By Malinda Seneviratne –
Nirmal Ranjith Dewasiri is better known by a nickname he earned as an undergraduate, ‘Vamaa’, translatable as ‘Lefty’. Whether or not this had anything to do with ideological preferences, Nirmal has certainly been fascinated with Left politics. Indeed, to the extent that left-right distinction is still valid in Marxian and subjective terms (read self-identified) Nirmal is still ‘Left’. Perhaps this is why he posted a ‘left’ question as a Facebook status update.
‘There are at least four “left” presidential candidates. Of them, the NSSP (Nava Sama Samaja Party) candidate has pledged to support Maithripala. If Duminda Nagamuwa (Frontline Socialist Party) poses as the ‘Common Candidate of the Left,’ let me ask, “what makes him more ‘left’ than the other two, namely those of the Socialist Equality Party and the United Socialist Party?”’
This maybe an important question for Nirmal, but ‘who is the most “left” of the lot?’ is not even of marginal interest for the vast majority of the voters. Nirmal has also suggested (in another status update) that Nagamuwa’s candidacy can only help Mahinda Rajapaksa. Nirmal of course is supporting Maithripala Sirisena, this should be remembered. Leftists’ crying foul is old hat. Leftists have always accused each other of serving the interests of ‘the enemy’. In this instance the questions are prompted by a need to justify choices more than anything else.
The only ‘left’ issue that is of political interest in this election is the face-off between the JVP and its breakaway, the FSP. The FSP seems to have stolen a march on the ‘Mother Party’ by putting forward a candidate in a context where the JVP has opted not to. Whatever the radical/Marxist readings of ‘bourgeois elections’ may be, elections figure in popular perceptions and numbers obtained, however small (relatively), are taken as indicators. Whatever the FSP gets will be read as numbers drawn from the JVP.
‘Show’ matters too. So, even though the JVP is not contesting, if it stamps presence during the next few weeks, that ‘show’ can overtrump FSP ‘gains’. Convoluted arguments and practices to support Maithripala will compete with the need to protect the ownership claims to the red flag. The likes of Nirmal (and other ‘leftists’) will howl in horror that the JVP is not really ‘Marxists’ or ‘Left’. Be that as it may, in popular perception (and this counts!) ‘red’ belongs to the JVP, for now.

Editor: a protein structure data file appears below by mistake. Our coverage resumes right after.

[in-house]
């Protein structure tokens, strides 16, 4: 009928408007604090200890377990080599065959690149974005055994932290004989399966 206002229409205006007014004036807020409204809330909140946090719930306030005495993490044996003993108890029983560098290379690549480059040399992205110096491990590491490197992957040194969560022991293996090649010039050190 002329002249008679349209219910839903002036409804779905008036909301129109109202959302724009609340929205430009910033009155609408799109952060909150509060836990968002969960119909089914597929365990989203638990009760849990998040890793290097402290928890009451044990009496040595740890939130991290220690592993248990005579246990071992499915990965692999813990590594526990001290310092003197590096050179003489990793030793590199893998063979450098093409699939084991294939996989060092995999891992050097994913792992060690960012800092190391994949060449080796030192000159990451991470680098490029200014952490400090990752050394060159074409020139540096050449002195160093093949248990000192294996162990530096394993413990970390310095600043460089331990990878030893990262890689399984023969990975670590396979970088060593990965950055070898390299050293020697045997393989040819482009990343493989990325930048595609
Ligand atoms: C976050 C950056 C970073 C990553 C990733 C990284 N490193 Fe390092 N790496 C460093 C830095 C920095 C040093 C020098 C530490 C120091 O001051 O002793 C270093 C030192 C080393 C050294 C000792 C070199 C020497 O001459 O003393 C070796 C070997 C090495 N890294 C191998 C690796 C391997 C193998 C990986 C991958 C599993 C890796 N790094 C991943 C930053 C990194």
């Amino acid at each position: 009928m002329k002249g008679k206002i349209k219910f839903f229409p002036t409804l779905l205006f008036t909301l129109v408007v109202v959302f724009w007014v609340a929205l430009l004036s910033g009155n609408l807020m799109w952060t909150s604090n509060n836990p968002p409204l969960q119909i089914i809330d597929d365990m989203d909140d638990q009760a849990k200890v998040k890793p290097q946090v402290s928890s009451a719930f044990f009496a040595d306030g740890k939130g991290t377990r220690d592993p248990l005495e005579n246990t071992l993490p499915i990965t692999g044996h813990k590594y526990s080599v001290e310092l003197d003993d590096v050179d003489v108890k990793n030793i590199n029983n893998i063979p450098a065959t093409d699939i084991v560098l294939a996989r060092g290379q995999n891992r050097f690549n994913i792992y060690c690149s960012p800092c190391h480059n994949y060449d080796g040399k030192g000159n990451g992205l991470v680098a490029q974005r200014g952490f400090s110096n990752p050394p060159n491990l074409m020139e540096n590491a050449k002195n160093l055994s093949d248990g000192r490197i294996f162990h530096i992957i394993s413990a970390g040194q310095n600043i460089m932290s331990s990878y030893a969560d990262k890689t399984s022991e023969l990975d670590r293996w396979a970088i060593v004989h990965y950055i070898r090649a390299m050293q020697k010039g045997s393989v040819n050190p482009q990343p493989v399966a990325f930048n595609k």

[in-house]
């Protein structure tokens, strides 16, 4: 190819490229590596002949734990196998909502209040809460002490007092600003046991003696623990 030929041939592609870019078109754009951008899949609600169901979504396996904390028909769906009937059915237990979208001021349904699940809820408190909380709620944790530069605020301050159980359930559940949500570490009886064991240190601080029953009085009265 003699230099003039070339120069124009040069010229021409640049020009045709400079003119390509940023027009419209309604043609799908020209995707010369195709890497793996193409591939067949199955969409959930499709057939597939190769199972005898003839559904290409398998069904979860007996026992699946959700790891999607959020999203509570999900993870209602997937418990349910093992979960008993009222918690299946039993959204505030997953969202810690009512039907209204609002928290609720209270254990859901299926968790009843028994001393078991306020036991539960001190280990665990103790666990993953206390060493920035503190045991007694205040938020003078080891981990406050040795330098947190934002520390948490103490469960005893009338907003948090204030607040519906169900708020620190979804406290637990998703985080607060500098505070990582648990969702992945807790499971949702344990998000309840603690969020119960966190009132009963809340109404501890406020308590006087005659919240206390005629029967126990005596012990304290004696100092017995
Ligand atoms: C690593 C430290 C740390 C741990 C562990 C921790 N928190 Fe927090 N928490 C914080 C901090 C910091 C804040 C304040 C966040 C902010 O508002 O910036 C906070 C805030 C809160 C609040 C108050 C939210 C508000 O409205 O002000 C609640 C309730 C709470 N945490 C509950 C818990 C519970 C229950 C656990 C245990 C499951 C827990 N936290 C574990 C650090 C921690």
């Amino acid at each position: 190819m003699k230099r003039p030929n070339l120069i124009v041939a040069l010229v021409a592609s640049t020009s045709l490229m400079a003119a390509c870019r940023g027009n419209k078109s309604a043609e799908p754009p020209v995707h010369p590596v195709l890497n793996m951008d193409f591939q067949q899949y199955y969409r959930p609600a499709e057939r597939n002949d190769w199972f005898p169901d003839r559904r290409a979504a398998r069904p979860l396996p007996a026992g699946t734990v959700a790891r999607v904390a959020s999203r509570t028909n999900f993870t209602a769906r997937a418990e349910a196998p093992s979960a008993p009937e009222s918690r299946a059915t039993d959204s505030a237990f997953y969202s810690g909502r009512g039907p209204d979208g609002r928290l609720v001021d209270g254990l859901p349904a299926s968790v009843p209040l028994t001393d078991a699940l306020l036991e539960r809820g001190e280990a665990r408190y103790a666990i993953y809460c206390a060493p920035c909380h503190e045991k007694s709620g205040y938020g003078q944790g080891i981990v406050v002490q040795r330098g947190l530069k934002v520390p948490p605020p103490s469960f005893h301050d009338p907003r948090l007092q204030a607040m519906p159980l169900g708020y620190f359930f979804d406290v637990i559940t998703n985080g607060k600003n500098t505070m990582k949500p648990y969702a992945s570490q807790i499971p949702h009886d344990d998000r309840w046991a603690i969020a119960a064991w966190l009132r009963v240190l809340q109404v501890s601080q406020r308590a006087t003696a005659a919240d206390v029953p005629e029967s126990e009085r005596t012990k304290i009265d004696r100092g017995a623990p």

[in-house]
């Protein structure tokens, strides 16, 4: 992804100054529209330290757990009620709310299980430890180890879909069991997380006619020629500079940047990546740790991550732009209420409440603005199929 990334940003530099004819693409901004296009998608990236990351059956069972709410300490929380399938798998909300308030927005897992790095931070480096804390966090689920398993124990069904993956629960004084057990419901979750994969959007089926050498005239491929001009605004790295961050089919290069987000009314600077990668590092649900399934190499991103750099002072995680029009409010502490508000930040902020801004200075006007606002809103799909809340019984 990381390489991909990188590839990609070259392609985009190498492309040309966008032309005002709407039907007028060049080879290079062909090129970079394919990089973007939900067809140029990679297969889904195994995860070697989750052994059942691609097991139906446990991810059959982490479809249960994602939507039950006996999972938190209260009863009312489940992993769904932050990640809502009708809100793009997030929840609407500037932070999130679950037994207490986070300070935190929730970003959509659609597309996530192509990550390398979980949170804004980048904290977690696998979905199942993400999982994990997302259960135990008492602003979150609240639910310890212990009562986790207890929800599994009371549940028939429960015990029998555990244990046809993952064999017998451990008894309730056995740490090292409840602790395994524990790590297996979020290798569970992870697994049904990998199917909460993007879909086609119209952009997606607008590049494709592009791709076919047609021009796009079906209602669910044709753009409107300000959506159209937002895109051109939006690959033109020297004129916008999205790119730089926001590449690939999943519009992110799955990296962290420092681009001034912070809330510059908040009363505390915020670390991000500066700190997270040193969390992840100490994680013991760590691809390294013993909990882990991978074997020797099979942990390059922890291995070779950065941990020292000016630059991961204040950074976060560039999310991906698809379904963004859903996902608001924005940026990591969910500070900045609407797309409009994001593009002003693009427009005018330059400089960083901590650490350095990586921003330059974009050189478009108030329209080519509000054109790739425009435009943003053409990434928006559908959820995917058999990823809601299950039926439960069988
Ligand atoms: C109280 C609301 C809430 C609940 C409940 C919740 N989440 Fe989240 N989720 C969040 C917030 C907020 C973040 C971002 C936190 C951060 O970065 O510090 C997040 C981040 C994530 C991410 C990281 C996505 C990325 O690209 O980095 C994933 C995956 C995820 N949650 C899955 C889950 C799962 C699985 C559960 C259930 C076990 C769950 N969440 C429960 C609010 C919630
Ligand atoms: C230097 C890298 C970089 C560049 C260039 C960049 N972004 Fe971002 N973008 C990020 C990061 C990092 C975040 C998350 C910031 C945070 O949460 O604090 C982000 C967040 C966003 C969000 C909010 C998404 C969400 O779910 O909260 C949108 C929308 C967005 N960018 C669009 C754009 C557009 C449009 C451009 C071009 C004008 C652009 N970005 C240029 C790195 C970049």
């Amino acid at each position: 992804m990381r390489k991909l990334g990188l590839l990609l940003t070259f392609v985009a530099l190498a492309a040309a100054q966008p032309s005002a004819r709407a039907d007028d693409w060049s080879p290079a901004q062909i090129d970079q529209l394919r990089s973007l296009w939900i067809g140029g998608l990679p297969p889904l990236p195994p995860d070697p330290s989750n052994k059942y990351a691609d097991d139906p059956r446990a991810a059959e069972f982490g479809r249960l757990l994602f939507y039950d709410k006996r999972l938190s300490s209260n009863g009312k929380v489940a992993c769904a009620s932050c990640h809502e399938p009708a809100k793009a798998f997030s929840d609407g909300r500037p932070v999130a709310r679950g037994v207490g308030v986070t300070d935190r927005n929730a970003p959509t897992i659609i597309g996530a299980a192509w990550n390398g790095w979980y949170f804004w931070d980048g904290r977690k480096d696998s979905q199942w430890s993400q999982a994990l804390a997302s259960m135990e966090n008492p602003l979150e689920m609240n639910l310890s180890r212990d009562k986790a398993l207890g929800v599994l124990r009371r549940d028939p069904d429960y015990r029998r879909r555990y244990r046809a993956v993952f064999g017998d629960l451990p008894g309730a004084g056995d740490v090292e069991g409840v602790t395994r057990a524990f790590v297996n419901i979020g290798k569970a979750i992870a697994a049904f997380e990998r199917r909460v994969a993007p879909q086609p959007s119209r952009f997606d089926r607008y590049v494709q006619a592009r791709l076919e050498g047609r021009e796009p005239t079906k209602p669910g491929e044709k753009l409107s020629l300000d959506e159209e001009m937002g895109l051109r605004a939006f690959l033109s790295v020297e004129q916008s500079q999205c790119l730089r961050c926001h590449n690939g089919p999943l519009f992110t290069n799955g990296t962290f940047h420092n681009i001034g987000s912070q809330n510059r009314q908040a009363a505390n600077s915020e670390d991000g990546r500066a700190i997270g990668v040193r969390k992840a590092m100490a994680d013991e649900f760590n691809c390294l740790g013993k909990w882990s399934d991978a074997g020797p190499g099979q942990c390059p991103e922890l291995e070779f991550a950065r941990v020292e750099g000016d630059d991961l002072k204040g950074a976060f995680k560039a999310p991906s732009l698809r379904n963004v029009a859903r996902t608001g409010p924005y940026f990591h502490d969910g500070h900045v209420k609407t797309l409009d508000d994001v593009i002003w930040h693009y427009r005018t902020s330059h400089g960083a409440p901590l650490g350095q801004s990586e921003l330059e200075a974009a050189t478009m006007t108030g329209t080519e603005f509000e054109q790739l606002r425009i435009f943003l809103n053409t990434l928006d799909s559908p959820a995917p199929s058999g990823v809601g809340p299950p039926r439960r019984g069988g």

What’s most interesting about Nirmal’s angst is that at least these are ‘issues’ for him whereas the absence and silence of many good-governance fellow-travelers of the past couple of years have not bothered him at all. What happened to the ‘Friday Forum’ which was at one time ready to fire off press releases at the drop of a hat? What happened to the ‘Platform for Democracy’? What happened to that pawn of USAID and thinly disguised UNP front, the Bar Association which made a lot of noise but whose voice has diminished to the occasional whimper? What of the NGO wallahs who would rise as though from a drunken stupor when they sniffed regime-change potential each time someone gave the finger to the President?
There are other questions. Why is Kumar David singing the praises of the key representatives of the class enemy, namely Ranil Wickremesinghe, Chandrika Kumaratunga and Rajiva Wijesinha while treating his current ‘Marxist favorites’ the JVP like those only fit to polish the floors of the walawwa and the people he loves to hate, the JHU, as vote-swinging adjuncts? Where’s Maithripala in his analysis and why is this candidate who is wooing the vote treated like a puppet? And why is Dayan Jayatilleka handing out character certificates to Champika Ranawaka and Ven Athureliye Rathana? Don’t these questions trouble Nirmal?
Perhaps all this is because ‘regime-change’ need has effectively footnoted or ever dismissed outright political ideology. While this is clearly an indication of widespread and justifiable antipathy to how things are in the ‘land of miracles,’ it also points out to widespread confusion on the usual regime-change suspects.
Consider the following (crude, yes) depiction of politics over the past twenty years. Chandrika drove to power in the SLFP vehicle on which she painted the word ‘federalism’. In 2005, Mahinda shoved her off and replaced the word with ‘nationalism’. Mahinda still has the car. Maithripala has jumped into the UNP car. He’s in the driver’s seat but there are many hands on the steering wheel. Too many for him to look like a driver the people can trust, but that’s a separate issue. The ‘problem’ for the Saravanamuttus, Jayantha Dhanapalas, Sudarshana Gunawardenas and other ‘democracy-voices’ could be that this hodge-podge is volatile. It can go anywhere and that includes places they would not be comfortable in. What if, for example, at the end of the day they find the Maithripala Bandwagon has got a ‘Nationalist’ make-over? What if that vehicle with those colors wins the race? Would be ironical, would it not?